“abandoned” data can be requested without formal judicial
review. In addition, beyond surveillance by the NSA, the Federal
Bureau of Investigation is permitted to access email in certain
situations without first notifying the person under investigation
(Counterintelligence Access to Telephone Toll and Transactional
Various principles and standards in APA’s Ethics Code are
imperiled by the use of electronic storage and communications.
In particular, psychologists should be aware of Principle E and
Sections 2, 4, 6, and 10 of the Ethics Code.
Principle E (Respect for People’s Rights and Dignity)
provides a foundation for privacy and confidentiality. This
principle recognizes the need to protect these rights and to
safeguard clients’ trust. Because of emerging threats to privacy,
client data may be underprotected, regardless of current policies.
Section 2 of the Ethics Code focuses on ethical questions
regarding competence. Of specific interest are Standards
2.01 (Boundaries of Competence) and 2.03 (Maintaining
Competence). Standard 2.01 posits that psychologists must
practice and provide services within their area of competence
and that psychologists have an obligation to obtain training
and/or support in areas that they are not familiar with,
including technology. Shapiro and Schulman (1996) warned
that accepting new technologies without critical, expert analysis
might test practitioners’ boundaries of competence. Similarly,
Standard 2.03 outlines an expectation that psychologists will
continue their education.
Taken together, Section 2 suggests that practitioners are
expected to gain competence or support if they use privacy and
security tools. Ethically, it may also be expected that practitioners
continue to be informed about the various threats to client data.
Standard 4 may be the most relevant to the issue at hand
because it explicitly outlines privacy and confidentiality
expectations. As noted earlier, digitizing records and
communications may lead to them being accessed by outside
entities. This threat primarily affects two standards: 4.01
(Maintaining Confidentiality) and 4.02 (Discussing the Limits
of Confidentiality). Section 4.02 establishes an ethical obligation
to explain how certain record-keeping and communication
practices may limit confidentiality. As a result, if psychologists
use text messaging and email with a client, it might be ethically
appropriate to talk about how these technologies may result in
intrusions on privacy. In discussing the limits, it is important to
consider how a client’s information could be used against him
or her. Psychologist-led discussions should facilitate evaluation
of the appropriateness of certain disclosures on the basis of
foreseeable client risk.
Section 6 specifies ethical obligations for record-keeping and fees. The standard of interest is 6.02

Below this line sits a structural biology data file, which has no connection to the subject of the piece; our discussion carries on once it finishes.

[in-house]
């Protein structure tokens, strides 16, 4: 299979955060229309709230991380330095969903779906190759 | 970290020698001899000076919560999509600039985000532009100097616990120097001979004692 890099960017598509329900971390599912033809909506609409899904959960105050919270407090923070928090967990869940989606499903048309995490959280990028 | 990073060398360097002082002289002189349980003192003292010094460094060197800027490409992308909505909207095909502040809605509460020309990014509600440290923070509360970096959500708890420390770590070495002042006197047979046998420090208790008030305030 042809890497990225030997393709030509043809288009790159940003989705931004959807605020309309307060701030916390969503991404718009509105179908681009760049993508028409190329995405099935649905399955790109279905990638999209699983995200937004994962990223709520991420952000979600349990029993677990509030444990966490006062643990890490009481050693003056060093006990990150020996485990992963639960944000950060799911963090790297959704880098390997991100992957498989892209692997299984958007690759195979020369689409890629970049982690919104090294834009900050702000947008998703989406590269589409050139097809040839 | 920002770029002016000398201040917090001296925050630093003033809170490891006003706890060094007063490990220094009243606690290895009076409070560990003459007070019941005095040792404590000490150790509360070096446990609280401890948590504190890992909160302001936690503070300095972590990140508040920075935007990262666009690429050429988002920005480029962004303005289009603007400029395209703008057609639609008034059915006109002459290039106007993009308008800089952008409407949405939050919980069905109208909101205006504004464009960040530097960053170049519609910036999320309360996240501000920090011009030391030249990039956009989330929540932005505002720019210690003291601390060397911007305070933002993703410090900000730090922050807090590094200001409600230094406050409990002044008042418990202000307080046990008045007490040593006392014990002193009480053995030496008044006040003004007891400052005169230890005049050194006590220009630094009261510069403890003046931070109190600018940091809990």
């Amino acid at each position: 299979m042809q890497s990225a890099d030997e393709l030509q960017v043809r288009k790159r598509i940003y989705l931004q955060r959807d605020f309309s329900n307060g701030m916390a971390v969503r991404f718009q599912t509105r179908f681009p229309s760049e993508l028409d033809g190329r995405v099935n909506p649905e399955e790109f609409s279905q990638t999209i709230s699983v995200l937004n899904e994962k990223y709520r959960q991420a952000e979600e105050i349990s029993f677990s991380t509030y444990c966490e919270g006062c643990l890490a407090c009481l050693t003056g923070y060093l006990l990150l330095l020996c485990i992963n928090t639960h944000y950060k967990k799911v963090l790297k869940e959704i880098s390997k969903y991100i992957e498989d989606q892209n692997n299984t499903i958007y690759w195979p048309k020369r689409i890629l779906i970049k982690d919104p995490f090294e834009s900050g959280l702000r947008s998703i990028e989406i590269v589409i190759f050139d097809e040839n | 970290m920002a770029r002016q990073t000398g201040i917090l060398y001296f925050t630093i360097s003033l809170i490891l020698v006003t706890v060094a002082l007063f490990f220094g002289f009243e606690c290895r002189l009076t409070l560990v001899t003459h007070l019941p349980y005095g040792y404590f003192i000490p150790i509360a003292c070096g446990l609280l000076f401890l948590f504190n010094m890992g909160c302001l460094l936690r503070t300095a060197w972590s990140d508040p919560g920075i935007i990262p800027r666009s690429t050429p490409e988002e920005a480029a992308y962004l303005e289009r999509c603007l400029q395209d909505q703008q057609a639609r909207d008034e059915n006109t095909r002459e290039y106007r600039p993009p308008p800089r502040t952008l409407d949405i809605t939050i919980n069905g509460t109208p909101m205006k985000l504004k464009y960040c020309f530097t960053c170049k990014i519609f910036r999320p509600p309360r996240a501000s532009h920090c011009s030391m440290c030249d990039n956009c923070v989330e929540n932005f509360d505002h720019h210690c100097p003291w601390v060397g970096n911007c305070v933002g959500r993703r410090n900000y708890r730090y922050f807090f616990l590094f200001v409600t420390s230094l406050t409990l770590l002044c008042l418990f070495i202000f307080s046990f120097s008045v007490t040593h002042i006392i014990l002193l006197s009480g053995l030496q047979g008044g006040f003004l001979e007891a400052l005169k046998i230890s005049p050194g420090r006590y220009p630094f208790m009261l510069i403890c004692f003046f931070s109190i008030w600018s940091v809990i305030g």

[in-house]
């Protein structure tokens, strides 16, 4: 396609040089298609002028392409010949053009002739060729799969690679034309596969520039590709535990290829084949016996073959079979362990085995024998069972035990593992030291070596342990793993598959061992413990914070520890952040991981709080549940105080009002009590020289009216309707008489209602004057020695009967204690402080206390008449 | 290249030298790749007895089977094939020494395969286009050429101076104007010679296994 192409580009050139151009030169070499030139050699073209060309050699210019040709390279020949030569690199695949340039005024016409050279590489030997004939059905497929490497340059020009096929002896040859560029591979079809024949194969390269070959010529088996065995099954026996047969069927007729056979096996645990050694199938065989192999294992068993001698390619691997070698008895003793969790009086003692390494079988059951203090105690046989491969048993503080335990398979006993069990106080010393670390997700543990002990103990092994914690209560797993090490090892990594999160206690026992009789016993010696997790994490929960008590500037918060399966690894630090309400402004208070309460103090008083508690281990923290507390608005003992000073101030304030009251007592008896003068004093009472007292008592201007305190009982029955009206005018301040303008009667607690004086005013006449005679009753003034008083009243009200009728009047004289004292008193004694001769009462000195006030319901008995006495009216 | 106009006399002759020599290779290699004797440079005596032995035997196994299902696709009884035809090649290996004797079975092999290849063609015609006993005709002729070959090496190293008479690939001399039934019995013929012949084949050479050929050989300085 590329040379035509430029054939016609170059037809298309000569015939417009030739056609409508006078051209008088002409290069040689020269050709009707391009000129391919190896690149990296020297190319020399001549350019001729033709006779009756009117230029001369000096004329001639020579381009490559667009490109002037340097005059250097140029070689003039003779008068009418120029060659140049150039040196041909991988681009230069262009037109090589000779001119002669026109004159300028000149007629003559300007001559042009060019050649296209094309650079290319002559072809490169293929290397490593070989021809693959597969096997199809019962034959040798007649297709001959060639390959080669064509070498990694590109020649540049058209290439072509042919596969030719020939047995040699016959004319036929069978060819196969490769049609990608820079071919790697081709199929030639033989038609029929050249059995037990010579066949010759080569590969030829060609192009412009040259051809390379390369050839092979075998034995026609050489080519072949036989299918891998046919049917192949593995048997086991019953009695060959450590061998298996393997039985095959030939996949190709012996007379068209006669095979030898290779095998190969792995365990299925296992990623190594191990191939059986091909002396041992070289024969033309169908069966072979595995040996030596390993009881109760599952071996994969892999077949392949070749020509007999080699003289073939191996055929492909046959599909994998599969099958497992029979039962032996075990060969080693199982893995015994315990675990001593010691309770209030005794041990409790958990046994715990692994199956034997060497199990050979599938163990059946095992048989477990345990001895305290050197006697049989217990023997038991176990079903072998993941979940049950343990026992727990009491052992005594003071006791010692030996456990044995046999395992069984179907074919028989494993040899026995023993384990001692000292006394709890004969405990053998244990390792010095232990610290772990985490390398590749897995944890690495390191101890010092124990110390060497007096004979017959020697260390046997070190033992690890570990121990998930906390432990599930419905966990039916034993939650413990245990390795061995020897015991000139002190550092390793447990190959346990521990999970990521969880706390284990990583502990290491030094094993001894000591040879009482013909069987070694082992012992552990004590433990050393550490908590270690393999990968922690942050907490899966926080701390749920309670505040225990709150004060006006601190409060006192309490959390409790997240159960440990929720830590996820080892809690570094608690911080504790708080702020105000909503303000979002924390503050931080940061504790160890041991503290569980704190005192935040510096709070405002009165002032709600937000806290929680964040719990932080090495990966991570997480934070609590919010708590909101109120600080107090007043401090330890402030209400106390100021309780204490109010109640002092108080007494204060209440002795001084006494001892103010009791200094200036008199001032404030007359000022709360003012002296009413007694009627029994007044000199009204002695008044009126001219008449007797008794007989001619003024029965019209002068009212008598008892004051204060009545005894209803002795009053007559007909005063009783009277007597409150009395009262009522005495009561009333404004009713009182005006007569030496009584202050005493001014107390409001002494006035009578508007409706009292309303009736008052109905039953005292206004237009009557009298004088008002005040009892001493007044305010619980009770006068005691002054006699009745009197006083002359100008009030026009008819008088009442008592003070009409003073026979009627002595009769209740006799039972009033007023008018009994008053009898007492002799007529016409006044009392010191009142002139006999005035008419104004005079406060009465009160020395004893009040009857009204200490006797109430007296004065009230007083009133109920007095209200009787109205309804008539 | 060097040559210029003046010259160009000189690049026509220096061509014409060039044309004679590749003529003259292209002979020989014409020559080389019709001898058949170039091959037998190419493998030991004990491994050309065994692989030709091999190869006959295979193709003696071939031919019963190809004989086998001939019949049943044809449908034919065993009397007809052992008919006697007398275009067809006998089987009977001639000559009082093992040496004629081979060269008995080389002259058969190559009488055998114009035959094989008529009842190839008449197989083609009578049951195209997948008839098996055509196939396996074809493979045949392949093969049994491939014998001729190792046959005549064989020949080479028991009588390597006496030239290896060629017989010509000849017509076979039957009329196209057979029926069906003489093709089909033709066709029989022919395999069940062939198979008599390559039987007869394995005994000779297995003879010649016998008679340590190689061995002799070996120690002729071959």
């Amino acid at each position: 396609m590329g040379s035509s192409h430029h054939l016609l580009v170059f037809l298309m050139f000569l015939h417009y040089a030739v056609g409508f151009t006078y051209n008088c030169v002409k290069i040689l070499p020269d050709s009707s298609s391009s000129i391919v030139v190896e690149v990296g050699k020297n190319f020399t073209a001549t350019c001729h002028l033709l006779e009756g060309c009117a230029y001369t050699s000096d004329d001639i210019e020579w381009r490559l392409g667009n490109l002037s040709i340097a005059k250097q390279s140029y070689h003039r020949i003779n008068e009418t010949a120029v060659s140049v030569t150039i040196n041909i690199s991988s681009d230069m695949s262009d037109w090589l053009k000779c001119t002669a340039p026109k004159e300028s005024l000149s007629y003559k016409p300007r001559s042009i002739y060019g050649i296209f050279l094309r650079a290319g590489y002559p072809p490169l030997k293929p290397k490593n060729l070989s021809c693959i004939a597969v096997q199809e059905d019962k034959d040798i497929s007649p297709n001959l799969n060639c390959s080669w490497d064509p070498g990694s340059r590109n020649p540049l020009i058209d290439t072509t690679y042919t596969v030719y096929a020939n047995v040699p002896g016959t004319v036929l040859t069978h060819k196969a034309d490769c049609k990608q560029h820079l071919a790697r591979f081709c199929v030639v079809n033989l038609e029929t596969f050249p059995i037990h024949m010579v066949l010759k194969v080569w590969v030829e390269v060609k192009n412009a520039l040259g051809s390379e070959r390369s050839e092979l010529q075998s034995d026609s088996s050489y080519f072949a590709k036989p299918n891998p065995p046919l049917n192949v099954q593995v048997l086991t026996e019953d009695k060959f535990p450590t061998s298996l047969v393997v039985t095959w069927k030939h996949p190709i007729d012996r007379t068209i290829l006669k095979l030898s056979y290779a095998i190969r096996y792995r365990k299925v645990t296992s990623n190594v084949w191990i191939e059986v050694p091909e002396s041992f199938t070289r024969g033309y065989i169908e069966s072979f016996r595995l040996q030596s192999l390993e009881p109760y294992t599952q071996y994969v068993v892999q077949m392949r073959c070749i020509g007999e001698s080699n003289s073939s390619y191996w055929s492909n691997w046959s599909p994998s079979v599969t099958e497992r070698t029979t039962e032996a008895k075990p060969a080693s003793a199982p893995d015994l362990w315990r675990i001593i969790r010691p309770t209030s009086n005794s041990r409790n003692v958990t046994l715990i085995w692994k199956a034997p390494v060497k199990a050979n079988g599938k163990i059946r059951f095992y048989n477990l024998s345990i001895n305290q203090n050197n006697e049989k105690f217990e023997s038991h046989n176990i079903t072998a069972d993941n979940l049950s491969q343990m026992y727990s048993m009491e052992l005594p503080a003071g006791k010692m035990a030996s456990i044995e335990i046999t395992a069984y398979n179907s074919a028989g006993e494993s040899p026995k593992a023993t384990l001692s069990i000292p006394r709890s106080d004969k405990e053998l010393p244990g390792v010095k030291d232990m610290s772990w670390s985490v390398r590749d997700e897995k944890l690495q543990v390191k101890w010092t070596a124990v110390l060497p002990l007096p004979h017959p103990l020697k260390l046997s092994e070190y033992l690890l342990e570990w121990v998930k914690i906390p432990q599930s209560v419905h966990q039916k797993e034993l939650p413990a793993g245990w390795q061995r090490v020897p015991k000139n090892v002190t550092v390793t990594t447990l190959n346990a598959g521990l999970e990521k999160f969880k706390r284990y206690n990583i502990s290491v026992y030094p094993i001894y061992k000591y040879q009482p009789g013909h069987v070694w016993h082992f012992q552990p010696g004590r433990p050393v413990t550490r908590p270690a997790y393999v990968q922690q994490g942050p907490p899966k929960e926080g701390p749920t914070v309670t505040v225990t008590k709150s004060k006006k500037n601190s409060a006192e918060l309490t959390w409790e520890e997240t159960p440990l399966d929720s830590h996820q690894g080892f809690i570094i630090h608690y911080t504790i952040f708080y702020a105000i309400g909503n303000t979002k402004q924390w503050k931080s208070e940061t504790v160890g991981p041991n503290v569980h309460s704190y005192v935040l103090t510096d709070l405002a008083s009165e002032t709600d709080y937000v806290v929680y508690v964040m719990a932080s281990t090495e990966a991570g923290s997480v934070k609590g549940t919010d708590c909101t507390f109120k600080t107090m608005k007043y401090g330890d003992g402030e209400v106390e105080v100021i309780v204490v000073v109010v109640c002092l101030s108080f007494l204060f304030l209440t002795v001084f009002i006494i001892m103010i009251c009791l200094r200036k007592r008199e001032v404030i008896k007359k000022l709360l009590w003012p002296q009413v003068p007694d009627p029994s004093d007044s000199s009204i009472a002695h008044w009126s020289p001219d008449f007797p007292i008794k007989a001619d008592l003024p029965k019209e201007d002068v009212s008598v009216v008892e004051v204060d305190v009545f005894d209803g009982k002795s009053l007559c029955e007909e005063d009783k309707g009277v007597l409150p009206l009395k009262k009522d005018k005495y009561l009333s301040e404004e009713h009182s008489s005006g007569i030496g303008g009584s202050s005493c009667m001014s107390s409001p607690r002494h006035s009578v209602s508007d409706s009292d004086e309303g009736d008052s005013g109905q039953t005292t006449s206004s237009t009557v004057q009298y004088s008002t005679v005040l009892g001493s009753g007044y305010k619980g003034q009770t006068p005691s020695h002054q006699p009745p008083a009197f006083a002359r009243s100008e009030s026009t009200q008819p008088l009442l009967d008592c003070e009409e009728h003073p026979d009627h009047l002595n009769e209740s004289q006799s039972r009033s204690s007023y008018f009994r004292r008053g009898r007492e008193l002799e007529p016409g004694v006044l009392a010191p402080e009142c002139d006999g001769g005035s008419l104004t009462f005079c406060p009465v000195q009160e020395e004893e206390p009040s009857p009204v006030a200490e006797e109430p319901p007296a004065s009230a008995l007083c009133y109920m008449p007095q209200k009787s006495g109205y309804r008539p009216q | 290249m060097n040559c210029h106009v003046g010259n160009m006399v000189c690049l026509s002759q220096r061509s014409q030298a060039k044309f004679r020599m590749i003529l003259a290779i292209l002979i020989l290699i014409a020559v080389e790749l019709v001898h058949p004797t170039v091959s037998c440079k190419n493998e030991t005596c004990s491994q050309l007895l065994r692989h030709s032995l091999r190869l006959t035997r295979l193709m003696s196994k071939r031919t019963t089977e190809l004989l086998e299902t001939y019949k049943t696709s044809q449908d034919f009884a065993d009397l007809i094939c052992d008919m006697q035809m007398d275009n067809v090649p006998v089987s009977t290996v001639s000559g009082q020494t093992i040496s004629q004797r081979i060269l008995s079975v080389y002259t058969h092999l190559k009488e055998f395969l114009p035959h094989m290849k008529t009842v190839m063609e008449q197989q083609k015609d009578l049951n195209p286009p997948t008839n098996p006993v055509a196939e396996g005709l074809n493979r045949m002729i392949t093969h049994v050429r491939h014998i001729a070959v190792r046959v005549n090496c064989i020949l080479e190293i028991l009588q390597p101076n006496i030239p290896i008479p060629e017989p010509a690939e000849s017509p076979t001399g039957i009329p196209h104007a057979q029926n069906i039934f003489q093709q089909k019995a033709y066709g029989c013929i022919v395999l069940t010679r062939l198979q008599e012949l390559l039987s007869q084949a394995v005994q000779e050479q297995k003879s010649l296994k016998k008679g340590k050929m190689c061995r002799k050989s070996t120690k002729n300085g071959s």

(Maintenance, Dissemination, and Disposal of Confidential
Records of Professional and Scientific Work). The Ethics
Code explains that within any medium, record storage
and creation must be kept confidential. Moreover, if a
practitioner needs to use shared records (such as in hospital
settings), he or she should minimize the use of protected
health information whenever possible to improve client
privacy. Today’s therapeutic interventions are performed in a
variety of settings, and as technology becomes an important
part of these, maintenance of confidentiality in record
keeping comes into question.
Section 10 deals with concerns regarding therapy.
According to Standard 10.01 (Informed Consent to Therapy),
clients are to be informed of the limits of confidentiality and
about communication methods available during treatment. If
practitioners are interested in communicating via email and
text, clients should be informed about these methods. Without
a thorough informed consent process that covers these factors,
client confidentiality cannot be properly founded (Everstine et
APA’s Ethics Code and “Record Keeping Guidelines” inform
counseling and record-keeping, but there are additional
practices that psychologists can consider to further prevent
breaches of confidentiality. To proactively help prevent privacy
breaches and maintain client confidentiality, psychologists can:
Develop a threat model: Practitioners should create a threat
model to assess each client and his or her practice’s associated
risk (Barrows & Clayton, 1996; Lee, 2013). The Electronic
Frontier Foundation (2014) has suggested that such threat
models contain five questions:
1. What do you want to protect?
2. Who do you want to protect it from?
3. How likely is it that you will need to protect it?
4. How bad are the consequences if you fail?
5. How much trouble are you willing to go through to try to
Practitioners could, for instance, answer those questions
with the following responses:
“I want to protect client records and communications.”
“I want to protect it from unauthorized government access
and individual hackers.”
“I am currently working with a public, political figure, who
has expressed concerns regarding unauthorized disclosures and
leaks of data.”
“Considering the public nature of this client, my practice